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Philippines compete for $3 Trillion energy investment

The Philippines will be up for a tough competition against neighbor-countries in Southeast Asia for the next round of estimated US$3.0 trillion energy investments in the region, but Energy Secretary Alfonso G. Cusi said the country preps on improving investment climate so it could corner a pie of that capital.

The US$3 trillion capital spend for ASEAN had been based on the calculation of the International Energy Agency (IEA) as to the scale of investments needed until 2040 to underpin sustainable energy future for the region.

In IEA’s assessment, a huge chunk of such investments may be channeled into renewable energy installations; energy efficiency and low-carbon technologies.

For the Philippines, Cusi noted that it is confronted with paucity of investments in the upstream petroleum sector compared to ASEAN neighbors; and will also need fresh capital flow into its power sector.

On the sphere of RE investments, the country is somehow ahead versus peers; and it is anticipated that the Philippines will regain appeal on such clean energy installations at the rollout of its Renewable Portfolio Standards (RPS) policy next year.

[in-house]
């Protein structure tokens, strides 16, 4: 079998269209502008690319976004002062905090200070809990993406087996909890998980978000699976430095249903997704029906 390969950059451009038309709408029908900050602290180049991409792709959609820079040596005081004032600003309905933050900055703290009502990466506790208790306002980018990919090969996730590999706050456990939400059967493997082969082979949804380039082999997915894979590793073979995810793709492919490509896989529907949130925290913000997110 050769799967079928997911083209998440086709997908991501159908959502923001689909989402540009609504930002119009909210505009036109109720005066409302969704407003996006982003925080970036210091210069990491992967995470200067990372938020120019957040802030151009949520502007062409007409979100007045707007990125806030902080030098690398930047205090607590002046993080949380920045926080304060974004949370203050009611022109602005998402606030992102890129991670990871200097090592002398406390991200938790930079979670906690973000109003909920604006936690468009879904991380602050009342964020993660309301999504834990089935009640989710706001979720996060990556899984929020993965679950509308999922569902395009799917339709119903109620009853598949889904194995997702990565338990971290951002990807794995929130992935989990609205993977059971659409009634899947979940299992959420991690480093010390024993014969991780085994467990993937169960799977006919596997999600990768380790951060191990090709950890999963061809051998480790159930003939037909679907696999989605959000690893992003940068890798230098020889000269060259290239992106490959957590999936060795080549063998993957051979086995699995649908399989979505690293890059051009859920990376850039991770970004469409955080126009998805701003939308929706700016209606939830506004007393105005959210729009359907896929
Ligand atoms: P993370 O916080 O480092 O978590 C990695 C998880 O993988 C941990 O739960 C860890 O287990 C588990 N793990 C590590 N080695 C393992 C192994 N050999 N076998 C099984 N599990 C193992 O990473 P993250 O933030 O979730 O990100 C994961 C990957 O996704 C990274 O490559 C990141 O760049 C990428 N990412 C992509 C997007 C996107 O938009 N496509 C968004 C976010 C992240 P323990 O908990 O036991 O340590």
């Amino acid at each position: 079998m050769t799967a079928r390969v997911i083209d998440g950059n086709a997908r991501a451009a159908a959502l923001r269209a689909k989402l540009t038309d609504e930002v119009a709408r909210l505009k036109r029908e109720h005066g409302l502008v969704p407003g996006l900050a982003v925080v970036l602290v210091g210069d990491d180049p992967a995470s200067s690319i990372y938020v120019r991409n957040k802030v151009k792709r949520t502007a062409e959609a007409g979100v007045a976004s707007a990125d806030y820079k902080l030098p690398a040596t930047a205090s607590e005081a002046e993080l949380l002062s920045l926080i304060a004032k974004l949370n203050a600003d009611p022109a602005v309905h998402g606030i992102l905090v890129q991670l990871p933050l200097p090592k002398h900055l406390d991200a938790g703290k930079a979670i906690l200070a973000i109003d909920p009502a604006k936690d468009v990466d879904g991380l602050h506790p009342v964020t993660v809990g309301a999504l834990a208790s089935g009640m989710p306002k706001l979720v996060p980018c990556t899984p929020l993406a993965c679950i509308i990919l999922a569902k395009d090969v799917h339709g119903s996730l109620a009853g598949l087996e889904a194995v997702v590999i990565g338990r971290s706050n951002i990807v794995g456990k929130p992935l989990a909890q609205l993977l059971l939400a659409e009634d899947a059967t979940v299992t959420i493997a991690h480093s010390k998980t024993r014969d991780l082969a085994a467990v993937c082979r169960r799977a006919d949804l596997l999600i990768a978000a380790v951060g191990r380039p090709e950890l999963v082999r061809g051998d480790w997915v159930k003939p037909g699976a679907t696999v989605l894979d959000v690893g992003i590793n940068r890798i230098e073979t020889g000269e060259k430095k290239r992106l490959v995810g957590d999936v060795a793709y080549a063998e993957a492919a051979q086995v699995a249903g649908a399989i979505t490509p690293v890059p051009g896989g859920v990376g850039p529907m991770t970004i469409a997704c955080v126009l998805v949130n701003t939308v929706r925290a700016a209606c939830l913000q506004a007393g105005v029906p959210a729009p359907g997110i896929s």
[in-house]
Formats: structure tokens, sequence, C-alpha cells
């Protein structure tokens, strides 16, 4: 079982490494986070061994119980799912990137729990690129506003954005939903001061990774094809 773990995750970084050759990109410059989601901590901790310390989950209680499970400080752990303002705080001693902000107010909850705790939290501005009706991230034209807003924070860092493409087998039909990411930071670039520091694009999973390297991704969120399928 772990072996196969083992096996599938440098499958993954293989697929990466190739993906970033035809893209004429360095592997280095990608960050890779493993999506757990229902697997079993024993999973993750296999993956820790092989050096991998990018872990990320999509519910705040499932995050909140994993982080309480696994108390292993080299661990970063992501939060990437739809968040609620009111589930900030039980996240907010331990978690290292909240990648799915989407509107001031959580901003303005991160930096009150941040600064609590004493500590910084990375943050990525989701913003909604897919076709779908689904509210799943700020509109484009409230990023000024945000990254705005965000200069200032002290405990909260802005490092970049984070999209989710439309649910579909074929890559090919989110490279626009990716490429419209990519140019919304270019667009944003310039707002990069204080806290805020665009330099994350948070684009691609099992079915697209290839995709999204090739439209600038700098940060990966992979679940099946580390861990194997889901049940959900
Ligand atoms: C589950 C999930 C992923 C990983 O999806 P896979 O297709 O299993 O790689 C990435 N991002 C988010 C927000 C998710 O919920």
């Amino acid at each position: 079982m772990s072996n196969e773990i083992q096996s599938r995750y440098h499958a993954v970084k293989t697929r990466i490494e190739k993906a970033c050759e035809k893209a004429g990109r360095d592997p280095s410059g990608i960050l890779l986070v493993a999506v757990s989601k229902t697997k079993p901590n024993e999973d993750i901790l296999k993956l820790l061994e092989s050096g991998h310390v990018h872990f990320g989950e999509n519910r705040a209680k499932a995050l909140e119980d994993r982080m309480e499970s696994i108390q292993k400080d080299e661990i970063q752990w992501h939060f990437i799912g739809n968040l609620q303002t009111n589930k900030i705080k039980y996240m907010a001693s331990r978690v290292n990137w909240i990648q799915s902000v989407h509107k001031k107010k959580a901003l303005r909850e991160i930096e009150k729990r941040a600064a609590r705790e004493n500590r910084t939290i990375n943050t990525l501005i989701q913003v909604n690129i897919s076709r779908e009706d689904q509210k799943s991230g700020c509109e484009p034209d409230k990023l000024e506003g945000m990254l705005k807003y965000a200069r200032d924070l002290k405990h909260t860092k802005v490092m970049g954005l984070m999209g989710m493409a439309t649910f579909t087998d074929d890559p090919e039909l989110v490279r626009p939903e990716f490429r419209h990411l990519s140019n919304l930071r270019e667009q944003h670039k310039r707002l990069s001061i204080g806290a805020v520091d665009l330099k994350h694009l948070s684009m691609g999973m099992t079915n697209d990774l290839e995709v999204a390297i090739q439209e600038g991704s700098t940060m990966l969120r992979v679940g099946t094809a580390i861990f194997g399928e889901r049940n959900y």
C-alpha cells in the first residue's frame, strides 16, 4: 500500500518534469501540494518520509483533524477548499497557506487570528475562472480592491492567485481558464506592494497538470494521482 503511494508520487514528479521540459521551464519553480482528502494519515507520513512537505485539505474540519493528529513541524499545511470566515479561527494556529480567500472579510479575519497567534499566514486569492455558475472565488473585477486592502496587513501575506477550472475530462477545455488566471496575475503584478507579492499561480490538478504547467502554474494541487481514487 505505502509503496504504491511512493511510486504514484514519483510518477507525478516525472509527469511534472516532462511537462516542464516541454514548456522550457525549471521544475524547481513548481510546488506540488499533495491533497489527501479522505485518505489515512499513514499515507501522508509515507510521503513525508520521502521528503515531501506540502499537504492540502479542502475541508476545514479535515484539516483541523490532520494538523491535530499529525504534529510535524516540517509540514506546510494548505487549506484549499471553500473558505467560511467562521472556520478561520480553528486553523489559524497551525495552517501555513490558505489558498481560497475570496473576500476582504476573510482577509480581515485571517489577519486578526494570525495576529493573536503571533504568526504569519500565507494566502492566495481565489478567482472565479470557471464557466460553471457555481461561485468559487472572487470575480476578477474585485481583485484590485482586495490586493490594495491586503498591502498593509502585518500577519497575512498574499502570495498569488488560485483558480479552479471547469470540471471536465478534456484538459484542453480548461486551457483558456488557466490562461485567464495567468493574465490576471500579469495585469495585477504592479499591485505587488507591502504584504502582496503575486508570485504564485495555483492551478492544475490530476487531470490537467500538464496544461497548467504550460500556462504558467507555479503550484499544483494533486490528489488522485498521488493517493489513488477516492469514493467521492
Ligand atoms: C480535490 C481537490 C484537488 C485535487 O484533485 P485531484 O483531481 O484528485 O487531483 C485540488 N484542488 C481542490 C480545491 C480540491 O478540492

Energy efficiency is another area wherein the Philippines has been advancing – primarily on its policy direction of setting efficiency rating or standards not just for products, but also for establishments like buildings and even for key industries.

“We’ve been trying to attract investments in the country for energy and of course, we have hurdles but we’re trying to address them,” the energy chief said.

There had been roadblocks on investments flow in the energy sector this year because of the pandemic, but the DOE is still expecting some projects to be firmed up – especially for the power capacity additions that the country would be needing for its economic recovery.

Based on industry forecasts, the health crisis may delay the need for new power capacity by one to two years; but experts said new power plants are critically needed again in 2024-2025; hence, investment decisions would already need to be finalized between this year until 2021.

Unfortunately in the power sector, investment trepidation may turn out more menacing – latching on the fact that there are no new committed major power projects at this time; and players in the sector are also facing grim scenario of cash flow constraints due to decimated top and bottom lines.

A power plant project – primarily those of baseload and even mid-merit capacity – would need 3-4 years of gestation period before they could reach construction completion and commercial commissioning.

The bigger problem now is enticing new power plant projects that will seriously advance to implementation phase before the end of this administration to ensure that its legacy will not be a new round of power crisis.

Even Cusi is realistic enough to admit that it will be tougher investment decision for project sponsors to deal with at this point because of the economic impact that the lingering pandemic had inflicted not just on the operations of the energy firms but on the Philippine economy as a whole.

And while the country paces for economic recovery, energy will be its most important backbone to support gross domestic product (GDP) growth targets moving forward.

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